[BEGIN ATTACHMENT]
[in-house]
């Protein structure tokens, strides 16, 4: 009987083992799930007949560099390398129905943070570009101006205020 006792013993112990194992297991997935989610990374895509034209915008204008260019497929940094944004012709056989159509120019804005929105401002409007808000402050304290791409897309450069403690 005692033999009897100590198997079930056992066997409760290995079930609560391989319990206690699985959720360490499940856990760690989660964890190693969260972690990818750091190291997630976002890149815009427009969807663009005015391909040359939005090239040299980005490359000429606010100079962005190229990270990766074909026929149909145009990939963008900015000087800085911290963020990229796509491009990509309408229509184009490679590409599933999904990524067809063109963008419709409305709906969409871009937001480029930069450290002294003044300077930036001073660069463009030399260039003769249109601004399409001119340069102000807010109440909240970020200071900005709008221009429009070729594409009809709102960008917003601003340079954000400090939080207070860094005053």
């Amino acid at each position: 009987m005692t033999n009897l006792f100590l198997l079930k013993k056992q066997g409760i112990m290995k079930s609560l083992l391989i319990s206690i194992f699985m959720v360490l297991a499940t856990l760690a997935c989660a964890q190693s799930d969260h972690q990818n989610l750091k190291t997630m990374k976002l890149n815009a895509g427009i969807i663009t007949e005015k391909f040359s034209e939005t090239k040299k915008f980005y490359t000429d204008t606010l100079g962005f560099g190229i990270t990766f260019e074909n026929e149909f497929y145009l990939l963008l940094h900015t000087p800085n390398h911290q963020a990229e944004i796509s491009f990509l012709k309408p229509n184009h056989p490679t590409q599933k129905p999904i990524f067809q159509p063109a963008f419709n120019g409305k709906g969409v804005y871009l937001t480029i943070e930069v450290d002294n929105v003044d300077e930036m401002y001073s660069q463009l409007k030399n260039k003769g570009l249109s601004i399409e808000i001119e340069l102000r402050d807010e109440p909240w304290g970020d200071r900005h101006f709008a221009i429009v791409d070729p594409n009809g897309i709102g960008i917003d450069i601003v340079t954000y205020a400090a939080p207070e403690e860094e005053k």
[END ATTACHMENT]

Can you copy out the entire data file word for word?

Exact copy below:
[in-house]
């Protein structure tokens, strides 16, 4: 009987083992799930007949560099390398129905943070570009101006205020 006792013993112990194992297991997935989610990374895509034209915008204008260019497929940094944004012709056989159509120019804005929105401002409007808000402050304290791409897309450069403690 005692033999009897100590198997079930056992066997409760290995079930609560391989319990206690699985959720360490499940856990760690989660964890190693969260972690990818750091190291997630976002890149815009427009969807663009005015391909040359939005090239040299980005490359000429606010100079962005190229990270990766074909026929149909145009990939963008900015000087800085911290963020990229796509491009990509309408229509184009490679590409599933999904990524067809063109963008419709409305709906969409871009937001480029930069450290002294003044300077930036001073660069463009030399260039003769249109601004399409001119340069102000807010109440909240970020200071900005709008221009429009070729594409009809709102960008917003601003340079954000400090939080207070860094005053």
């Amino acid at each position: 009987m005692t033999n009897l006792f100590l198997l079930k013993k056992q066997g409760i112990m290995k079930s609560l083992l391989i319990s206690i194992f699985m959720v360490l297991a499940t856990l760690a997935c989660a964890q190693s799930d969260h972690q990818n989610l750091k190291t997630m990374k976002l890149n815009a895509g427009i969807i663009t007949e005015k391909f040359s034209e939005t090239k040299k915008f980005y490359t000429d204008t606010l100079g962005f560099g190229i990270t990766f260019e074909n026929e149909f497929y145009l990939l963008l940094h900015t000087p800085n390398h911290q963020a990229e944004i796509s491009f990509l012709k309408p229509n184009h056989p490679t590409q599933k129905p999904i990524f067809q159509p063109a963008f419709n120019g409305k709906g969409v804005y871009l937001t480029i943070e930069v450290d002294n929105v003044d300077e930036m401002y001073s660069q463009l409007k030399n260039k003769g570009l249109s601004i399409e808000i001119e340069l102000r402050d807010e109440p909240w304290g970020d200071r900005h101006f709008a221009i429009v791409d070729p594409n009809g897309i709102g960008i917003d450069i601003v340079t954000y205020a400090a939080p207070e403690e860094e005053k």